May 30th, 2023

A full text version of this article is available.
To access article obtain online access here or login
Maternal and Perinatal Outcomes in Pregnancies Affected by Maternal Cardiovascular Disease
Authors:  Junita Indarti, M.D., OBGYN (C), Ph.D., Seprializa Ria, M.D., Fita Maulina, M.D., Biancha Andardi, M.D., Jessica Octavianti, M.D., and Victor Prana Andika Santawi, M.D., M.Res.
  OBJECTIVE: To investigate the incidence, profile, and maternal and perinatal outcomes in pregnancies affected by maternal cardiovascular disease.

STUDY DESIGN: We performed a retrospective data collection from the database of pregnancies in which the mother had cardiovascular disease. Maternal age, parity, gestational age at delivery, type of cardiovascular disease, subsequent contraceptive method, mode of delivery, intensive care unit (ICU) admission, maternal death, APGAR scores, presence of acidosis, neonatal ICU (NICU) admission, and perinatal death were investigated. Medical records with incomplete variables were excluded. We obtained 70 cases of pregnant women with cardiovascular disease from 2014 to 2018 who were admitted to Cipto Mangunkusumo National Hospital.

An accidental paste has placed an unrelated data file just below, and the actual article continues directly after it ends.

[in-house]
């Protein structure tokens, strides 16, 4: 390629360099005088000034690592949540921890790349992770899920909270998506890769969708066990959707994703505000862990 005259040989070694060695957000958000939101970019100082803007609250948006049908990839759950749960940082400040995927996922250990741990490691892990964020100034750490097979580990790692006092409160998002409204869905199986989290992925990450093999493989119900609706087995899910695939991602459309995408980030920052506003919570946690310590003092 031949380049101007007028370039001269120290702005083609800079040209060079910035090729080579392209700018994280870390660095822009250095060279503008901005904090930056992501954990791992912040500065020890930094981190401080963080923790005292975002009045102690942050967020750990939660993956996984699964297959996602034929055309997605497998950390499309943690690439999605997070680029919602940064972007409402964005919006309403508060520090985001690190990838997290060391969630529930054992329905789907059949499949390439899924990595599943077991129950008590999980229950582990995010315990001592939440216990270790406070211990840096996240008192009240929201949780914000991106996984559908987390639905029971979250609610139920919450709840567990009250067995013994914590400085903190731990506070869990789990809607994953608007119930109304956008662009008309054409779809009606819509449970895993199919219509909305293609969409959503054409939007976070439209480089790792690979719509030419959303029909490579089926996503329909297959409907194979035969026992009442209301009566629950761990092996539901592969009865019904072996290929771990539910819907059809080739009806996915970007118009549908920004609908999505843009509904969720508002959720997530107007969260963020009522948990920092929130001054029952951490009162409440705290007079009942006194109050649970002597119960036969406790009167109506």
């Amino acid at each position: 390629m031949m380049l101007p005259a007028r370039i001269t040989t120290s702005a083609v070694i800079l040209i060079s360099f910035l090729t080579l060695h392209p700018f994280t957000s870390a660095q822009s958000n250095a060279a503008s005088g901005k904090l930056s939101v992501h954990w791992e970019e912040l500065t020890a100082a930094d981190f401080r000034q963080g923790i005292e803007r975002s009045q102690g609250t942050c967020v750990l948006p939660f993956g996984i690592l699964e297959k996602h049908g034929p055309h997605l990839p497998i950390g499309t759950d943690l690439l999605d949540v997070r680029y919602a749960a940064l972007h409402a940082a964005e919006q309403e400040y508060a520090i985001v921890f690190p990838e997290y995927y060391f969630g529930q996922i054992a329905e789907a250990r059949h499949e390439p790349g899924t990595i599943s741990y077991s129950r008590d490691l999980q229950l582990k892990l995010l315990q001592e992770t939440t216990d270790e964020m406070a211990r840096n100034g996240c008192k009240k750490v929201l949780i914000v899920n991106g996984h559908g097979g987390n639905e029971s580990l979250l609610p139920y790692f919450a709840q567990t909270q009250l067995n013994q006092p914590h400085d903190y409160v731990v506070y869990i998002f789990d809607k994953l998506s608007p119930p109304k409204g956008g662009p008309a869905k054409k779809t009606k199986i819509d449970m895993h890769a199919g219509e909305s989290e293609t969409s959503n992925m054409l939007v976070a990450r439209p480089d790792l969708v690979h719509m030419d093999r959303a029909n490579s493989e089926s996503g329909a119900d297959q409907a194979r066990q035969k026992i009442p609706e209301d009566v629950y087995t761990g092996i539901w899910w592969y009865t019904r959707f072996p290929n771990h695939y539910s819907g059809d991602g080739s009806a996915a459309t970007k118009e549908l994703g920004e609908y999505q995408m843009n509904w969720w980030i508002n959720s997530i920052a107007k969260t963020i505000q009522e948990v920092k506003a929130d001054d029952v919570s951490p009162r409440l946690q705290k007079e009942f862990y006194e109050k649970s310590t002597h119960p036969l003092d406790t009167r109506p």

RESULTS: Out of 70 cases, 60% were acquired heart disease, while 40% were congenital heart disease. It was found that 74.3% of the pregnancies had preterm birth, and the cesarean section rate was 72.9%. While the ICU admission rate was 52.9%, the maternal mortality rate remained at 7.1%. We found that 11.4% of neonates suffered asphyxia, with a 5.0% rate of NICU admissions.

CONCLUSION: This study shows that preterm delivery might be indicated in pregnancies affected by maternal cardiovascular disease to prevent maternal mortality at the expense of neonatal outcomes.
Keywords:  cardiovascular disease, heart disease, maternal and neonatal outcome, maternal outcomes, pregnancy, pregnancy complications
  Acrobat Reader 7.0 is recommended to properly view and print the article.
Reader can be downloaded from